Changing Cities

Urbanisation in Emerging and Developing Countries

There are two main reasons cities are growing so rapidly...

1. Natural increase - birth rates are higher than death rates. Migrants tend to be young and earth rates are low, so cities are dominated by young children.

2.Migration from the countryside - this is a result of push factors (such as lock of farm jobs, crop failures and harsh conditions of rural life), and pull factors (such as better jobs and higher wages in the city, better services/healthcare/education)

The very rapid growth of cities in the developing world has led to the growth of shanty towns - illegal makeshift settlements.

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Causes of rural to urban migration

Push factors from rural...
Population growth - not enough land to support the people. This leads to over farming and low yields.
Agricultural problems - due to desertification, subdivision of land into smaller plots and debt on loans taken out to help pay for agricultural change.
Health - local disease and inadequate medical provision.
Cash crops - land traditionally used to grow food for the locals, now used to produce crops for money.
Natural disasters - people are less supported in rural areas, and more vulnerable.
Wars - cause people to flee.

Pull factors to urban...
A perceived better quality of life.
Better education, healthcare and entertainment etc.
Employment is better payed in the city.

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The HS2 Railway

High speed 2 is a deeply controversial plan by the government to construct a new high speed rail network linking London, the West Midlands, Leeds and Manchester.

Campaigning groups have been formed to try and stop HS2 being built as they think the new rail lines will cut through some of the most beautiful countryside and villages. Others think the project is a waste of money and the wrong priority and that there are better alternatives to improving our railways.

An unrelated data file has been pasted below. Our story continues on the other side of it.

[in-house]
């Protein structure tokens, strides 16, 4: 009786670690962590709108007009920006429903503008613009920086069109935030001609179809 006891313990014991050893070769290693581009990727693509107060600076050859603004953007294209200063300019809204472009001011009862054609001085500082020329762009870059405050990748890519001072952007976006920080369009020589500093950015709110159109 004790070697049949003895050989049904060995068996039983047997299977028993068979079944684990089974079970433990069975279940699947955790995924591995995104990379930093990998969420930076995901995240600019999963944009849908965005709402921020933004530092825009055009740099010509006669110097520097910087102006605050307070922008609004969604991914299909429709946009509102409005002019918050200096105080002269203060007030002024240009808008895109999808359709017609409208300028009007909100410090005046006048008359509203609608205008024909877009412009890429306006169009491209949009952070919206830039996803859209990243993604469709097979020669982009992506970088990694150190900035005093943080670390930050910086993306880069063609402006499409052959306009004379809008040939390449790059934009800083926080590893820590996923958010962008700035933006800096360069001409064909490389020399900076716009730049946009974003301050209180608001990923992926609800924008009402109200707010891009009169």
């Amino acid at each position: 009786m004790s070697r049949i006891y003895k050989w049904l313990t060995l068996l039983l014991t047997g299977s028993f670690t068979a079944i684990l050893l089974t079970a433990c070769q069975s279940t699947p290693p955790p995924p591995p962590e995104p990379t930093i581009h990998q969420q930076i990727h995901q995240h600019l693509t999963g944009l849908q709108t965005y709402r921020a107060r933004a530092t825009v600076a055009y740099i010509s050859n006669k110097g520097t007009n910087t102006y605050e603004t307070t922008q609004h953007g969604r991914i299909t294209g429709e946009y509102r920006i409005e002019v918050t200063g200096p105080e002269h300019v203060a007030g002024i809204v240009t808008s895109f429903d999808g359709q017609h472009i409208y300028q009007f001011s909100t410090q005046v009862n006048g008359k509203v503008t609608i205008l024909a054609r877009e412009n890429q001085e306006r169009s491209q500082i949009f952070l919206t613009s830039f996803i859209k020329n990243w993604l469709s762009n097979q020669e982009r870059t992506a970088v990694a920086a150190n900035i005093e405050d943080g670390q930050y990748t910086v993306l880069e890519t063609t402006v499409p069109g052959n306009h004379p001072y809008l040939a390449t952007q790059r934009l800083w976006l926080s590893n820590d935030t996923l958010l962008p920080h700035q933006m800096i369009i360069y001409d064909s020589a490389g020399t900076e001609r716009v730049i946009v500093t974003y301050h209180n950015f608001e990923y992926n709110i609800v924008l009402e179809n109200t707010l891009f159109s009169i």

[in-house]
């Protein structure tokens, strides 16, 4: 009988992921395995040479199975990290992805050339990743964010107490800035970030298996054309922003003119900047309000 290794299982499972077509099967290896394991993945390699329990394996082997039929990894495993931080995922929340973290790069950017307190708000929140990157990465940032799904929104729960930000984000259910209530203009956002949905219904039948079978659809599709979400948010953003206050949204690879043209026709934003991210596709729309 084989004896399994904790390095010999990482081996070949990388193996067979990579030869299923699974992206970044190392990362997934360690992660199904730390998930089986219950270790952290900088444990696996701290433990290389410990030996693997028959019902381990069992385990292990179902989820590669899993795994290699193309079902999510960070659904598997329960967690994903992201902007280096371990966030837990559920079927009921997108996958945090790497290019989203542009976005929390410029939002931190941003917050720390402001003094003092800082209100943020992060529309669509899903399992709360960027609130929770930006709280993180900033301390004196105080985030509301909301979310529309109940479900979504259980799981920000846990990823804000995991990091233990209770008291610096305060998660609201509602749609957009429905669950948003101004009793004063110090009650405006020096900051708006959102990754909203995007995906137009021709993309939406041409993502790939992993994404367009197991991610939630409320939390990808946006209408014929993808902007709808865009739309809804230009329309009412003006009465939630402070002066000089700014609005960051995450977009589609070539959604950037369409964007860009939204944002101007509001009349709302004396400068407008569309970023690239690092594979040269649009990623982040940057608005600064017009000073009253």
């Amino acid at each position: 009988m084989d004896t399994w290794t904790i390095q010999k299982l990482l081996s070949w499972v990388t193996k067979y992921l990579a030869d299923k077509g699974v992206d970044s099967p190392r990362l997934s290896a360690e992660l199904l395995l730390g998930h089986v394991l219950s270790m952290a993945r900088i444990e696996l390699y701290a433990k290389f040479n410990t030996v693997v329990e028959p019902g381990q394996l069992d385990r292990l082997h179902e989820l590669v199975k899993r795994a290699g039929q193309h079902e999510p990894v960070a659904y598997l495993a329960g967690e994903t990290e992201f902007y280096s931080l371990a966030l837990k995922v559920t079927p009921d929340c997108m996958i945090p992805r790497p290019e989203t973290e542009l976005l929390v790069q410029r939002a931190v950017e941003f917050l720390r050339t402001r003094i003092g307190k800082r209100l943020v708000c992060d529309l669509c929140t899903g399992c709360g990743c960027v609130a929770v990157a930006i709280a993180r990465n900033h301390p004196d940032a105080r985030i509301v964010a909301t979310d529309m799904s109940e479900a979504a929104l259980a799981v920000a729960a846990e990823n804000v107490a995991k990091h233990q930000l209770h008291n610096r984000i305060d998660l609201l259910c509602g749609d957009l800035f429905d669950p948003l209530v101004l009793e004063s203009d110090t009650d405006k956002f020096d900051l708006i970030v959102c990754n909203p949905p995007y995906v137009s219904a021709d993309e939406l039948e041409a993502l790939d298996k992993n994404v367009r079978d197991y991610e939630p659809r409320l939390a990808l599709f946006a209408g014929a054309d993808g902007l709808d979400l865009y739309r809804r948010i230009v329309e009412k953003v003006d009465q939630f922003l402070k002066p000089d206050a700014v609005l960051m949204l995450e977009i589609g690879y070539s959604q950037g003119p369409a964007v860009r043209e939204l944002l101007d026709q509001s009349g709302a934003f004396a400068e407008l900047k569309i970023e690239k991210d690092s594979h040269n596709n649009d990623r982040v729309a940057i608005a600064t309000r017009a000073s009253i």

Despite this, the government remains convinced the HS2 is the most effective way to provide much needed additional railway across the country, whilst at the same time supporting economic growth, creating jobs and helping to reduce carbon emissions.

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The process of people changing their place of residence either within (national) or between countries (international).

Reasons for national migration...
Search for better jobs.
Migration to retire - people choose to retire to different places for different reasons.
Education - Birmingham is the UK’s second biggest study city, with five universities and 78000 student. 10% of student are from overseas.

Reasons for international migration...
Flee from conflict.
Response to a shortage of workers - in the 1950s the UK government encourage immigration form other countries to do jobs Brits no longer wanted.
People seek better jobs and living standards.

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De-industrialisation in Birmingham

Main causes...

Globalisation - cities became part of the global market. Birmingham lost its car/motorbike manufacturers as vehicles were imported from Europe or Japan.
De-centralisation - in the 1970s inner city areas were redeveloped and factories were demolished or moved out of the city.
Technological advances - some firms went bust as they did not adopt new technologies.
Transport development - in the 1970s old factories were demolished to build the inner ring road.

Impacts of de-industrialisation in Birmingham...

Factories closed.
Workers were made redundant.
Some factories relocated to the suburbs or to new towns.
There was large scale unemployment and the need to retrain many workers.
It left many brownfield sites with empty factories and warehouses.
There was some large scale pollution of the land where former industries such as metal smelting had taken place.

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